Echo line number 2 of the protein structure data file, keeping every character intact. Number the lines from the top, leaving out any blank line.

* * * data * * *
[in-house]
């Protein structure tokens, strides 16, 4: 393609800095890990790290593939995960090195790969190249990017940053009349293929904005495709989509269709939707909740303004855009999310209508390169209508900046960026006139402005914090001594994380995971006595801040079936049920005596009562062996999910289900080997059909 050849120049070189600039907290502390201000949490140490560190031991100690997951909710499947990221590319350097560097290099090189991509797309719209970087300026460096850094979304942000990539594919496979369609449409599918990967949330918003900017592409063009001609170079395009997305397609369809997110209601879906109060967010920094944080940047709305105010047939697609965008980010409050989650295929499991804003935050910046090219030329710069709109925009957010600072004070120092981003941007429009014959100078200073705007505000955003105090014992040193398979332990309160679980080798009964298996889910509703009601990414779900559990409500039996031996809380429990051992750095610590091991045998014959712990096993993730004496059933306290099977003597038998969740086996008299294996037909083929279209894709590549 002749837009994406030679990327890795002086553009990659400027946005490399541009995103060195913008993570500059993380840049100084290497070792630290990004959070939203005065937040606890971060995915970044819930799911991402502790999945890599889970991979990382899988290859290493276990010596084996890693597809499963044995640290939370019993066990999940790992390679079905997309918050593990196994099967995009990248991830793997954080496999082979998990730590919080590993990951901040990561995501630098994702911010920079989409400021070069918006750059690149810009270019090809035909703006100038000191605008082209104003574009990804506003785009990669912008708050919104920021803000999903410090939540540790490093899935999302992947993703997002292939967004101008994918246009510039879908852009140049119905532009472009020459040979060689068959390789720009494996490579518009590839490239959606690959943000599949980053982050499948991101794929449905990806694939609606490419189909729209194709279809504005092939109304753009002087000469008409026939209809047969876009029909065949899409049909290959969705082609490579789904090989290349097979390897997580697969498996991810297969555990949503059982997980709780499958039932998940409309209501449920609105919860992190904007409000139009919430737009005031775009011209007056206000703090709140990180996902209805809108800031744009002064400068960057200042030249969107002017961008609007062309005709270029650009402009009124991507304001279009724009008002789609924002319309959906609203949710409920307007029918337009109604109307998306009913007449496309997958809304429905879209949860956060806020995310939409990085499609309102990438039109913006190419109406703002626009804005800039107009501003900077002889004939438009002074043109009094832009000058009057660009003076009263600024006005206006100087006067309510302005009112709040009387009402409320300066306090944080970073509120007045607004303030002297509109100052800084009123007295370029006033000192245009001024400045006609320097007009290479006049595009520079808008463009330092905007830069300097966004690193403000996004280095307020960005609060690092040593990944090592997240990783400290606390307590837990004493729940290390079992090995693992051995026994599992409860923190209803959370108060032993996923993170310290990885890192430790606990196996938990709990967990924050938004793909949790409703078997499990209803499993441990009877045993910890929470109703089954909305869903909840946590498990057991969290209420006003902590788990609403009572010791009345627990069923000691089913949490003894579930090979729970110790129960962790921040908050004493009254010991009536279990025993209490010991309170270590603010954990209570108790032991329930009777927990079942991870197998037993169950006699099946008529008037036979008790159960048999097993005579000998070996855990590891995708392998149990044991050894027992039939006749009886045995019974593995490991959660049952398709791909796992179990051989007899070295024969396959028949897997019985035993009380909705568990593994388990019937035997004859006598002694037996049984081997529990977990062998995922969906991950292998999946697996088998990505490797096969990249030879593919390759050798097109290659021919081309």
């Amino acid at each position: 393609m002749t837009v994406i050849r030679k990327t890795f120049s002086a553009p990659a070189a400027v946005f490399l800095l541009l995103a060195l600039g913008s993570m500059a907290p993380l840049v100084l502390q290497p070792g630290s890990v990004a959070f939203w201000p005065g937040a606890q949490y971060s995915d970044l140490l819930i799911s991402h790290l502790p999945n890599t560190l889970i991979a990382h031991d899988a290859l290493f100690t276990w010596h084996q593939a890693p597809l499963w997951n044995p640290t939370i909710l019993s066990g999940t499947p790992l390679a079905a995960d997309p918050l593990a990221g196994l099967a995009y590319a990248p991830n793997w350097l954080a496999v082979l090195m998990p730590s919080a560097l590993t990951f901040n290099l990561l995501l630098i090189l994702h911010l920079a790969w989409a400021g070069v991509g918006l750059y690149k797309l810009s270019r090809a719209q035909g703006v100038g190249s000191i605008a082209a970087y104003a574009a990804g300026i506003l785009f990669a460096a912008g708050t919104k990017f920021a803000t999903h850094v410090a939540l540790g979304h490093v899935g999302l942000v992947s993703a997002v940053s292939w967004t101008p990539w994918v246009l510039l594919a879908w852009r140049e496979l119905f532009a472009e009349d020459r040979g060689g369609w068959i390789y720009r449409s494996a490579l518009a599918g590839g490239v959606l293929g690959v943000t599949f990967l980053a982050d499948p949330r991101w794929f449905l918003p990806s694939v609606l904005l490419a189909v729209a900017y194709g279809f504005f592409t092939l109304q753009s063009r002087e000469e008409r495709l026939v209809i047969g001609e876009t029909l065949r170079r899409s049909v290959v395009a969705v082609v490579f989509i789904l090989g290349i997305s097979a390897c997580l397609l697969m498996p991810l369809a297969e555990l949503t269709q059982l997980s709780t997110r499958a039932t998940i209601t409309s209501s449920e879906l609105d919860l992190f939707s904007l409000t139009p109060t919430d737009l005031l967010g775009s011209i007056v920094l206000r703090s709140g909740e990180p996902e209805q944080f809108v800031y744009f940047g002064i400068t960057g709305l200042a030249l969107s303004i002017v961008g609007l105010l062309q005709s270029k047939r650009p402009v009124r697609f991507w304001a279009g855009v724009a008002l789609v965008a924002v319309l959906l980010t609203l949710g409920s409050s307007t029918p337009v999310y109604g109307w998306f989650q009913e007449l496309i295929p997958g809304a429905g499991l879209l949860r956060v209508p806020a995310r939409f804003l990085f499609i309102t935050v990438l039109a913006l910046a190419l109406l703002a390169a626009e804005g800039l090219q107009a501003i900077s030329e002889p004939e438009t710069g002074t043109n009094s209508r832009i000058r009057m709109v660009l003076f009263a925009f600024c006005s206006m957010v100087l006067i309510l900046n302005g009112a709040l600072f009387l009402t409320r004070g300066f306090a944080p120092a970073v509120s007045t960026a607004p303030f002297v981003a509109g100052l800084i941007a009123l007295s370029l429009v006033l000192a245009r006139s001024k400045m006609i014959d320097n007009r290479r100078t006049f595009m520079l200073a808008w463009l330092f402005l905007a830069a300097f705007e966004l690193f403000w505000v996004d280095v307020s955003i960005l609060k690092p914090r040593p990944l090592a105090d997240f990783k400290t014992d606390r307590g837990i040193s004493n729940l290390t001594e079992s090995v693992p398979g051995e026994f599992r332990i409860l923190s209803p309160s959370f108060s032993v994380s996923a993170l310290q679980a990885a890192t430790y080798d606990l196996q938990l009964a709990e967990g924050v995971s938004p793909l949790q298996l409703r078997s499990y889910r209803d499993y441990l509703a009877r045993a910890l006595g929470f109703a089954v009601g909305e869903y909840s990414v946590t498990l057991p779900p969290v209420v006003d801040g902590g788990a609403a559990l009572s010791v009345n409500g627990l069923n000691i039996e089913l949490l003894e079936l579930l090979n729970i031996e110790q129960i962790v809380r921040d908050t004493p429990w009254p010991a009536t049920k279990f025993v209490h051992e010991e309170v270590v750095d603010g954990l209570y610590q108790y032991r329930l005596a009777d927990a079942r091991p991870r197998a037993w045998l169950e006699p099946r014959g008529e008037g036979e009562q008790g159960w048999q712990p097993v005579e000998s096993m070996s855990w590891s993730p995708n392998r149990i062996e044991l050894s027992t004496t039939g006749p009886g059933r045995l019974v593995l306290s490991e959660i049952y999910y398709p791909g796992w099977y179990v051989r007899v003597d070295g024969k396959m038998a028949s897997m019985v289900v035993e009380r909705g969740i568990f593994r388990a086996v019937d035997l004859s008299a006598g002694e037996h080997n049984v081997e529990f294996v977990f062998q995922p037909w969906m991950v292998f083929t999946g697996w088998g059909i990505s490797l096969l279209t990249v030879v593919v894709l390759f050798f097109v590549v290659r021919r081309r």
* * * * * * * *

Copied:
């Protein structure tokens, strides 16, 4: 393609800095890990790290593939995960090195790969190249990017940053009349293929904005495709989509269709939707909740303004855009999310209508390169209508900046960026006139402005914090001594994380995971006595801040079936049920005596009562062996999910289900080997059909 050849120049070189600039907290502390201000949490140490560190031991100690997951909710499947990221590319350097560097290099090189991509797309719209970087300026460096850094979304942000990539594919496979369609449409599918990967949330918003900017592409063009001609170079395009997305397609369809997110209601879906109060967010920094944080940047709305105010047939697609965008980010409050989650295929499991804003935050910046090219030329710069709109925009957010600072004070120092981003941007429009014959100078200073705007505000955003105090014992040193398979332990309160679980080798009964298996889910509703009601990414779900559990409500039996031996809380429990051992750095610590091991045998014959712990096993993730004496059933306290099977003597038998969740086996008299294996037909083929279209894709590549 002749837009994406030679990327890795002086553009990659400027946005490399541009995103060195913008993570500059993380840049100084290497070792630290990004959070939203005065937040606890971060995915970044819930799911991402502790999945890599889970991979990382899988290859290493276990010596084996890693597809499963044995640290939370019993066990999940790992390679079905997309918050593990196994099967995009990248991830793997954080496999082979998990730590919080590993990951901040990561995501630098994702911010920079989409400021070069918006750059690149810009270019090809035909703006100038000191605008082209104003574009990804506003785009990669912008708050919104920021803000999903410090939540540790490093899935999302992947993703997002292939967004101008994918246009510039879908852009140049119905532009472009020459040979060689068959390789720009494996490579518009590839490239959606690959943000599949980053982050499948991101794929449905990806694939609606490419189909729209194709279809504005092939109304753009002087000469008409026939209809047969876009029909065949899409049909290959969705082609490579789904090989290349097979390897997580697969498996991810297969555990949503059982997980709780499958039932998940409309209501449920609105919860992190904007409000139009919430737009005031775009011209007056206000703090709140990180996902209805809108800031744009002064400068960057200042030249969107002017961008609007062309005709270029650009402009009124991507304001279009724009008002789609924002319309959906609203949710409920307007029918337009109604109307998306009913007449496309997958809304429905879209949860956060806020995310939409990085499609309102990438039109913006190419109406703002626009804005800039107009501003900077002889004939438009002074043109009094832009000058009057660009003076009263600024006005206006100087006067309510302005009112709040009387009402409320300066306090944080970073509120007045607004303030002297509109100052800084009123007295370029006033000192245009001024400045006609320097007009290479006049595009520079808008463009330092905007830069300097966004690193403000996004280095307020960005609060690092040593990944090592997240990783400290606390307590837990004493729940290390079992090995693992051995026994599992409860923190209803959370108060032993996923993170310290990885890192430790606990196996938990709990967990924050938004793909949790409703078997499990209803499993441990009877045993910890929470109703089954909305869903909840946590498990057991969290209420006003902590788990609403009572010791009345627990069923000691089913949490003894579930090979729970110790129960962790921040908050004493009254010991009536279990025993209490010991309170270590603010954990209570108790032991329930009777927990079942991870197998037993169950006699099946008529008037036979008790159960048999097993005579000998070996855990590891995708392998149990044991050894027992039939006749009886045995019974593995490991959660049952398709791909796992179990051989007899070295024969396959028949897997019985035993009380909705568990593994388990019937035997004859006598002694037996049984081997529990977990062998995922969906991950292998999946697996088998990505490797096969990249030879593919390759050798097109290659021919081309």